Patricia's Reviews > Traveling With Pomegranates: A Mother-Daughter Story

Traveling With Pomegranates by Sue Monk Kidd
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Sep 07, 2011

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This book is a memoir written by Sue Monk Kidd and her daughter, Ann Kidd Taylor, about their travels together in Greece, France and Turkey. When Sue was on the verge of turning 50, she invited her daughter to accompany her on a trip to Europe. She wanted to celebrate her 50th birthday in Greece and to give Ann a graduation present. The book is written in alternating chapters by Sue and Ann, who each offer their impressions of the sites that they visit. For that reason, it is somewhat unique.

Each woman had been to Greece before. Sue had visited Greece in 1993 and Ann had toured the country with some classmates during her junior year of college. Ann felt that her destiny was to study ancient Greek history and perhaps become a professor, but her plans suffered a setback when she didn't get accepted by the graduate school she hoped to attend. The rejection left her with a feeling of depression. Sue sensed that something was wrong, but Ann found it difficult to confide in her mother. Ann's concerns are those of a young woman. She worries about the direction her life will take, and how to maintain her independence and autonomy while in a close relationship. Meanwhile, Sue is struggling with her own problems, worrying about the approach of old age and her own mortality and a feeling that her creativity is waning. She explores the myth of Demeter and Persephone as a parallel for the growing emotional distance between her and Ann. Meanwhile, Ann begins to find her own support system by turning to religious and mythological figures, such as Joan of Arc, the Virgin Mary and Athena, for guidance.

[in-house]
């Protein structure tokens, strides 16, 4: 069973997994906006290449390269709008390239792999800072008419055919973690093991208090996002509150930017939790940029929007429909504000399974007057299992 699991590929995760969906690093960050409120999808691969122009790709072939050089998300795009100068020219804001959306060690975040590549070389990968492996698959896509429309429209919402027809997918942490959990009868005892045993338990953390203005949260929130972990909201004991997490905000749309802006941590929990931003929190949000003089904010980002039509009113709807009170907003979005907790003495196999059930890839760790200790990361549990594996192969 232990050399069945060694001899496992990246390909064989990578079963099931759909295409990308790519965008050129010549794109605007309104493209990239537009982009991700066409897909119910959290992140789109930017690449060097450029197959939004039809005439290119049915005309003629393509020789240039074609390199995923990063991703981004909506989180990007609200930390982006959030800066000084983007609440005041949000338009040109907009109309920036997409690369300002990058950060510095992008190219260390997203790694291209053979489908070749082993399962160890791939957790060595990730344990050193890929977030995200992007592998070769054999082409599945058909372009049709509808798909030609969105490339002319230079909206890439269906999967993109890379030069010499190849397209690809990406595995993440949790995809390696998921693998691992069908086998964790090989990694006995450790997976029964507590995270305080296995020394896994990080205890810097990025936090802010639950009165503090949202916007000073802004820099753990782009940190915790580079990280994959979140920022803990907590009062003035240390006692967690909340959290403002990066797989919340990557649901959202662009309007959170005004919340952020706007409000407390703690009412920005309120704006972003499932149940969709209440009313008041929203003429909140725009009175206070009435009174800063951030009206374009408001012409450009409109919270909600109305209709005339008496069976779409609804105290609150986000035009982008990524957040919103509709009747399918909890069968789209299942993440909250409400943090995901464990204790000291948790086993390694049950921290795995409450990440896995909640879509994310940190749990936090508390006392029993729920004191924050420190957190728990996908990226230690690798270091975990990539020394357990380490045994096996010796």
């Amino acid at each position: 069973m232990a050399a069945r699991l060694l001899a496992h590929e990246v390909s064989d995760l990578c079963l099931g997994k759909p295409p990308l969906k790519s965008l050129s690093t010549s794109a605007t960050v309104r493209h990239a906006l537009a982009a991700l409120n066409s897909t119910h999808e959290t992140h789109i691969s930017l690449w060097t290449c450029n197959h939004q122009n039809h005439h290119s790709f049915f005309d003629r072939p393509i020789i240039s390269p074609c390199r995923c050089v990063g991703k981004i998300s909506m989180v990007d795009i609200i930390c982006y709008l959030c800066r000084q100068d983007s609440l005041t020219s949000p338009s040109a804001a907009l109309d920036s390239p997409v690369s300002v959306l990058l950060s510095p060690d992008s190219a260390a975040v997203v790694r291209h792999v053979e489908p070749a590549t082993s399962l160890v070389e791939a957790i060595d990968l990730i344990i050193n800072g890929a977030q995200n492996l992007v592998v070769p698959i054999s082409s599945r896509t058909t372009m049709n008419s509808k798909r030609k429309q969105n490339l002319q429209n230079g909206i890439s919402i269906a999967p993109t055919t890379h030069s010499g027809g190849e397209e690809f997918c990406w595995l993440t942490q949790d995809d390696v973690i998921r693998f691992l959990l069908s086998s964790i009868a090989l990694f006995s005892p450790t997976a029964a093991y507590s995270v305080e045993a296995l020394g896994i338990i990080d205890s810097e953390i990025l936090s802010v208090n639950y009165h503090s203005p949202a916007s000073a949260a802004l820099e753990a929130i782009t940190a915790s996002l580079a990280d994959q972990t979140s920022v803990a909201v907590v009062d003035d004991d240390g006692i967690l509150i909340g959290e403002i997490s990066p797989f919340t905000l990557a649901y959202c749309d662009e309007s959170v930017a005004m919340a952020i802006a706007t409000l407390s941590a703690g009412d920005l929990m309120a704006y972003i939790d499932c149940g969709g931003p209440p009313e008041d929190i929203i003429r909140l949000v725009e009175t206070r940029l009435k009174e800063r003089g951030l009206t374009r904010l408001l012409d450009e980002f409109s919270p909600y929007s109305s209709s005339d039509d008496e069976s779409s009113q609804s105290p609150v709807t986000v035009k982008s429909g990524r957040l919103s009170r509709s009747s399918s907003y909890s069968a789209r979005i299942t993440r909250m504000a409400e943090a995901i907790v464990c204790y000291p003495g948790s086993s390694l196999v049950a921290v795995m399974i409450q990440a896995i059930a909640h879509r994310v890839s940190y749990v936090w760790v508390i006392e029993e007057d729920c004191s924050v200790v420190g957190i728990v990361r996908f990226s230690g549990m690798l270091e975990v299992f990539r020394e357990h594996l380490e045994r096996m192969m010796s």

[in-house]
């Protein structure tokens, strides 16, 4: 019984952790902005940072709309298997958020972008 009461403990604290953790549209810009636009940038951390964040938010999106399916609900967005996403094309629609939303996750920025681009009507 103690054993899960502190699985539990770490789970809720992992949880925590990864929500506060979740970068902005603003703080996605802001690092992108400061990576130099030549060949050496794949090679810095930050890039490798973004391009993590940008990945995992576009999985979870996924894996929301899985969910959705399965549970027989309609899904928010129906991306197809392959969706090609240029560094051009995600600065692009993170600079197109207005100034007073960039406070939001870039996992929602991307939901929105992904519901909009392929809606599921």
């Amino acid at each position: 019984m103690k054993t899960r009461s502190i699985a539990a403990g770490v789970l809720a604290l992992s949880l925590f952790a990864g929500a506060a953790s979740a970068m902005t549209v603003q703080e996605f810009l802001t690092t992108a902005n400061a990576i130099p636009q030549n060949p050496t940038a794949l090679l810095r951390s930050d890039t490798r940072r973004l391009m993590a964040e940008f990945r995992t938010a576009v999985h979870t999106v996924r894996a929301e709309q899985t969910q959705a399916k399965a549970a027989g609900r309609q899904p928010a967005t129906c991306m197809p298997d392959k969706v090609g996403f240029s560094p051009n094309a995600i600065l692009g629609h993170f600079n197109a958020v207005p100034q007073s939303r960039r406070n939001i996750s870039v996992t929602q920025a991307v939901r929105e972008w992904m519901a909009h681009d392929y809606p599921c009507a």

Sue and Ann's first trip to Greece took place before Sue wrote her phenomenally successful novel, The Secret Life of Bees. There is a great deal of inward reflection about religious and mythological symbols and the Divine Feminine as Sue visits ancient shrines. This is only natural, I suppose, considering Sue's previous writings on feminism and religion. However, at times I wished she would just dispense with her metaphysical musings and continue with the travelogue. Mother and daughter do become closer during the trip. Profound insights that she gains on her journey help Sue to realize her long-held ambition to become a writer of fiction, while Ann discovers her own talent for writing. After a little over a year, the women return to Greece and France with a tour group.

Readers will learn as much as they probably want to know about the myth of Persephone, Demeter, and Hecate, along with the significance of pomegranates. They will also learn about religious sites, including shrines dedicated to Black Madonnas. I thought the memoir was very interesting and honest, but it tends to be rather somber in tone.

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